Treasury Yields Jump to New 2024 Highs After Hot US Retail Sales

Most US Treasury yields climbed to new year-to-date highs, with the 2-year note’s approaching 5%, after hot retail sales data further eroded investor confidence that the Federal Reserve will start cutting interest rate cuts this year.

The benchmark 10-year note’s yield rose as much as 11 basis points to 4.63%, the highest level since mid-November, after March retail sales rose more than economists estimated and February’s increases were revised higher.

Expectations for monetary policy have been shifting toward a later start to Fed rate cuts, which officials have said requires a higher degree of confidence that inflation is on a sustainable path back toward their 2% target. Traders are no longer fully pricing in a rate cut before November, while at the start of the year, cuts beginning in March were fully priced in.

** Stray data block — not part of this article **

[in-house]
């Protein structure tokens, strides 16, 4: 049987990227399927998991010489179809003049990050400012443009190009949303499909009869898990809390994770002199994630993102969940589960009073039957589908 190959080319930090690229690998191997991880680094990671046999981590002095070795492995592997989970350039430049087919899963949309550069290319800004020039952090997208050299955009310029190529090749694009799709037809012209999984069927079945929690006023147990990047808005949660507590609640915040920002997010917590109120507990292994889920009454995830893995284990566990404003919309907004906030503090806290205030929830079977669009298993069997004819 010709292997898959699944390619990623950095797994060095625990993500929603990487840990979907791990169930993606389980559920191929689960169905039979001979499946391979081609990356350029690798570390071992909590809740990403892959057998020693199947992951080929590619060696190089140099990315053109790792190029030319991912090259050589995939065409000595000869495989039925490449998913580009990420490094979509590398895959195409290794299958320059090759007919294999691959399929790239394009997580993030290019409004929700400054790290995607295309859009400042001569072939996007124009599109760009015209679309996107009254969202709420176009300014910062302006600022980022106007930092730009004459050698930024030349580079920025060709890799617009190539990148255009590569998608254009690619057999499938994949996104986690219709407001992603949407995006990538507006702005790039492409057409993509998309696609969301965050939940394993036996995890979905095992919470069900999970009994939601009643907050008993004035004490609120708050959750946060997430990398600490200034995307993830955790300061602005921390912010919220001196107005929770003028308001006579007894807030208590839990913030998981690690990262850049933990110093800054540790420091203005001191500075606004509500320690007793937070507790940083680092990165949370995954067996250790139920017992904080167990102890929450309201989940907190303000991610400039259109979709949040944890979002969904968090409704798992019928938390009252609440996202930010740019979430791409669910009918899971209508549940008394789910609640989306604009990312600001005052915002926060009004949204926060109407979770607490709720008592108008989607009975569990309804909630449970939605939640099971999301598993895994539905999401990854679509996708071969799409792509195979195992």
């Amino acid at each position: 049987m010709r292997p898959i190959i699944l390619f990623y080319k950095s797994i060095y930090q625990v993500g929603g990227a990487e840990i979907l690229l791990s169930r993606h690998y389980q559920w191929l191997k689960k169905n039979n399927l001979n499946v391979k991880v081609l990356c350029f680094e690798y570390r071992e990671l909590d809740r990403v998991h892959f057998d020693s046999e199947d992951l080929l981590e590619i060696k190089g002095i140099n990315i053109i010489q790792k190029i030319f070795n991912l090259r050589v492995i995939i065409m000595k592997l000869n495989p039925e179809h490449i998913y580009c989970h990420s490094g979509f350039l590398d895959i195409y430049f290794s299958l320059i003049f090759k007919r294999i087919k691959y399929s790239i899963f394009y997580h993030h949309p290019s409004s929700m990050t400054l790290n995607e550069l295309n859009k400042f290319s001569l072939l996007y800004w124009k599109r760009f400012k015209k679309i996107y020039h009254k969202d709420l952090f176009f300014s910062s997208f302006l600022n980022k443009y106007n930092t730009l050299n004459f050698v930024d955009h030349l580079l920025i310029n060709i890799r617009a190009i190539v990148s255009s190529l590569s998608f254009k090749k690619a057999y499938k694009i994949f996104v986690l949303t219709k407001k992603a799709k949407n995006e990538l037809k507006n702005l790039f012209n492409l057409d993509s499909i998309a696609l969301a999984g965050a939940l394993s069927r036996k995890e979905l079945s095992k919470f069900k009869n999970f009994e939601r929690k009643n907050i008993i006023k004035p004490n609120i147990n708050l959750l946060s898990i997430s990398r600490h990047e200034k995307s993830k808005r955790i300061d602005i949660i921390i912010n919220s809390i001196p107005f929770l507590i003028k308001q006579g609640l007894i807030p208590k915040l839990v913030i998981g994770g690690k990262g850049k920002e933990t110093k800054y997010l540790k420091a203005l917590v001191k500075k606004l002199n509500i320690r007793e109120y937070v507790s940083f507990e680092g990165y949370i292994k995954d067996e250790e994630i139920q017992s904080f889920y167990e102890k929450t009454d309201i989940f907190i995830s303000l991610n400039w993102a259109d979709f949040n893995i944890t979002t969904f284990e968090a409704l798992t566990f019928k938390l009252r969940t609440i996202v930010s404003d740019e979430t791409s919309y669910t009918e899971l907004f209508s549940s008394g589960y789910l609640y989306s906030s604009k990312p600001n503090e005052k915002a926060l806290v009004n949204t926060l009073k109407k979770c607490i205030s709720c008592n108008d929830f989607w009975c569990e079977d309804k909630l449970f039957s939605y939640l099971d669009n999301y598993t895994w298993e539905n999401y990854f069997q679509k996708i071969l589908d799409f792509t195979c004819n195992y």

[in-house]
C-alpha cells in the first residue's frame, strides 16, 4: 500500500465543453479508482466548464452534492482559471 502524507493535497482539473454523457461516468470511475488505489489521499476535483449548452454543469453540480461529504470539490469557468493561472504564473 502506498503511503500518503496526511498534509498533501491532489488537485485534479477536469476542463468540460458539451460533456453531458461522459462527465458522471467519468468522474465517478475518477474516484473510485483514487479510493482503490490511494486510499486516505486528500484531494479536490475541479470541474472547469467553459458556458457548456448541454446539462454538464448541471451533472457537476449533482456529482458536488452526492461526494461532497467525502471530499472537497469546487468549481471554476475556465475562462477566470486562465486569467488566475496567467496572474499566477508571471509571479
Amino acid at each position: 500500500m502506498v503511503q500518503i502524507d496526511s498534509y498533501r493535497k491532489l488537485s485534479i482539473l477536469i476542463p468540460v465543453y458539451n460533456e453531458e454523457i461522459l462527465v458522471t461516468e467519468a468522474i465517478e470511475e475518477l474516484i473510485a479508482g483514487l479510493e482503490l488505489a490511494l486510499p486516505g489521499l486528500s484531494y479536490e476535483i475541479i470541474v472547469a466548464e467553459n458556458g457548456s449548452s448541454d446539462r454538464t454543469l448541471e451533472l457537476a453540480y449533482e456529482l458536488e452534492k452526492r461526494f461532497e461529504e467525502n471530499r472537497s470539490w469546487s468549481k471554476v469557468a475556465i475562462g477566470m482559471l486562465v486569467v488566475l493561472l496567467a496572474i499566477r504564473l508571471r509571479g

“If we keep getting numbers like today’s retail sales, the Fed may not be in a position to cut rates,” said Tracy Chen, a portfolio manager at Brandywine Global Investment Management.

Treasury 10-Year Yield Reaches New 2024 High

The March retail sales data was the latest in a spate of indicators that show resilience in the US economy and sticky inflation. It leaves bond traders hungry for clear and conclusive proof that Fed interest-rate cuts are imminent before making any more big bullish wagers.